Aussie actor says
SANTA BARBARA, CALIF.
A winding road, a eucalyptus-lined street, and a whitewashed gate lead to the home of Paul Hogan in the foothills south of Santa Barbara, Calif. As the gate swings back, there stands Hogan, with his golden retriever barking a welcome.Skip to next paragraph
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He tips his cowboy hat and says "g'day," just like in his new movie, "Crocodile Dundee in Los Angeles." Once we settle in the living room of his comfortable three-bedroom home, he explains why he's left Los Angeles.
"When we arrived from Australia, I heard there was wildlife in L.A. I didn't know how wild until I lived there a while," he says. "We [his wife, actress and co-star Linda Kozlowski] decided we preferred something more settled, so three years ago we drove up the coast and found this old farmhouse in a lemon grove. We wanted to make it more friendly, so we restored it - that took a year and a half."
The Australian says the quiet of the home allowed him to reflect on some of the things that had happened to him while socializing in L.A. "I thought 'what a perfect place to send Mike Dundee.' ... L.A. is a little planet all its own. I got a yellow legal pad and a pencil ... and began scribbling what eventually became 'Crocodile Dundee in Los Angeles.' "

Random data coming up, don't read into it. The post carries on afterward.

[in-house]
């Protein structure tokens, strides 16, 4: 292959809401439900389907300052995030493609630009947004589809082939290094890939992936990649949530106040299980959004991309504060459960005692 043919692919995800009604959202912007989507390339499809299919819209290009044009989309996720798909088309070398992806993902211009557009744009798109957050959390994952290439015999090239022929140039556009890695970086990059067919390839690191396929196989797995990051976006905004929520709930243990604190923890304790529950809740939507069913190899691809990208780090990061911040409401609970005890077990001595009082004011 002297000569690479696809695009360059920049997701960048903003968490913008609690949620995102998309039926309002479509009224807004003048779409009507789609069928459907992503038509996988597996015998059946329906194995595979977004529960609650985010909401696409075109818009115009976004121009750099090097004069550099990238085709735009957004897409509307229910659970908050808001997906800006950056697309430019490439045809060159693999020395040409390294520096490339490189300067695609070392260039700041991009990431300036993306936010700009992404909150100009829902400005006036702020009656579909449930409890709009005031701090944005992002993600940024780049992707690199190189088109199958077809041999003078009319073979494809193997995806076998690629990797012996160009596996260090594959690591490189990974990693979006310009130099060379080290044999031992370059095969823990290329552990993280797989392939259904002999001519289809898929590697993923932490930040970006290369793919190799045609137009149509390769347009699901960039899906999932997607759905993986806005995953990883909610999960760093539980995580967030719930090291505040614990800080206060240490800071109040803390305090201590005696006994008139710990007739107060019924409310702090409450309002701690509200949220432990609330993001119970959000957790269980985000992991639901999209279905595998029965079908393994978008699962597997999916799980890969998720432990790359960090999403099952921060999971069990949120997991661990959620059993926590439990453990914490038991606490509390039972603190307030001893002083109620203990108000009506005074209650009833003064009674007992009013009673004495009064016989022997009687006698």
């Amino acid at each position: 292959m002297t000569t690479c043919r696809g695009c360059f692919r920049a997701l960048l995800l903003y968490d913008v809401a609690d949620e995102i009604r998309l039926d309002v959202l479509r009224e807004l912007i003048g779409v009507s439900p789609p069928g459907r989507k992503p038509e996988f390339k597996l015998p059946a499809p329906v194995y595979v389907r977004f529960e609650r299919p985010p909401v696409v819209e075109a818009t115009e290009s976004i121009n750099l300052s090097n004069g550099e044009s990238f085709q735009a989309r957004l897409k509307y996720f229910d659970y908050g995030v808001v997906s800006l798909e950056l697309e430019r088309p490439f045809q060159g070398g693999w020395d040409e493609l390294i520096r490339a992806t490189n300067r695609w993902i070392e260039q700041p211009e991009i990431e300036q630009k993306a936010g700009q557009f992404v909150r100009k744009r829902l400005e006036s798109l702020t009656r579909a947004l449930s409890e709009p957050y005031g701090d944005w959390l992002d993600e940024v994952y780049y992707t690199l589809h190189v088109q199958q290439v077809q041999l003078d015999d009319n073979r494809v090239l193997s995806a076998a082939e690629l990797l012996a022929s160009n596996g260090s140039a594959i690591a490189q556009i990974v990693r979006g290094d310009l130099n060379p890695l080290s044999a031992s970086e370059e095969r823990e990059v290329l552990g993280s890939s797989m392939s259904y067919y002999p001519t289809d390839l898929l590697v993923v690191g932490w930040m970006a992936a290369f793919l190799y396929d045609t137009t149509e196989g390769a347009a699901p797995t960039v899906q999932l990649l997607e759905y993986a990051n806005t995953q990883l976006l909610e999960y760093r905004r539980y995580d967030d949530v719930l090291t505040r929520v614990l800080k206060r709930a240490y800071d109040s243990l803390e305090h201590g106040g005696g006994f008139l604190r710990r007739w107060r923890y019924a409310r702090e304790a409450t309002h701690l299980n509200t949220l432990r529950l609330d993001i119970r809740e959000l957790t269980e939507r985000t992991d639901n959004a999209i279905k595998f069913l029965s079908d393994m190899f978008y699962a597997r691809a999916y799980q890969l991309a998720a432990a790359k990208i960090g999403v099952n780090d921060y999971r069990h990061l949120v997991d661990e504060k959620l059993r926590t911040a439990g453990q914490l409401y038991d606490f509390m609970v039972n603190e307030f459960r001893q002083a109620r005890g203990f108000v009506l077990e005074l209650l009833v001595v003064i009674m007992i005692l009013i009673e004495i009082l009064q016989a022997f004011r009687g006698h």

The first "Crocodile Dundee" was made in 1986, and the second, "Crocodile Dundee in New York," two years later. Together they grossed more than $600 million worldwide.
"I really thought I had done a circle with that character and had nothing more to say - until we lived in L.A."
You don't have to talk with Hogan long to see there's a lot of Dundee in him - his attitude, humor, and outlook on life. But "there are differences," he insists. "I don't live in the outback, I'm not a 'bushy'. I'm a bit more traveled than Mike Dundee."
For 12 years Hogan had his own TV show in Australia. He wrote more than 600 sketches and was so familiar to viewers that they nicknamed him "Hoges."
"I finally decided I'd like to do something that lasted longer than the three-minute sketches," Hogan says. "That's when I wrote the first 'Crocodile Dundee.' "
And he married his leading lady.
"I'm not one for mushy sentiments," he says, "but I knew she was the one."
They have been married 10 years and have a 2-year-old son, Chance. "We named him after a Western hero in a Larry McMurtry novel. I'm kind of starting over. I have five grown children, four boys and a girl [from a previous marriage], and now Chance. This little fella is always smiling."
Hogan says he loves to slip into a theater to watch people's reactions to scenes he dreamed up in the middle of the night. "For me, it's not about awards or money, it's making people laugh - it's the best job in the world."
(c) Copyright 2001. The Christian Science Monitor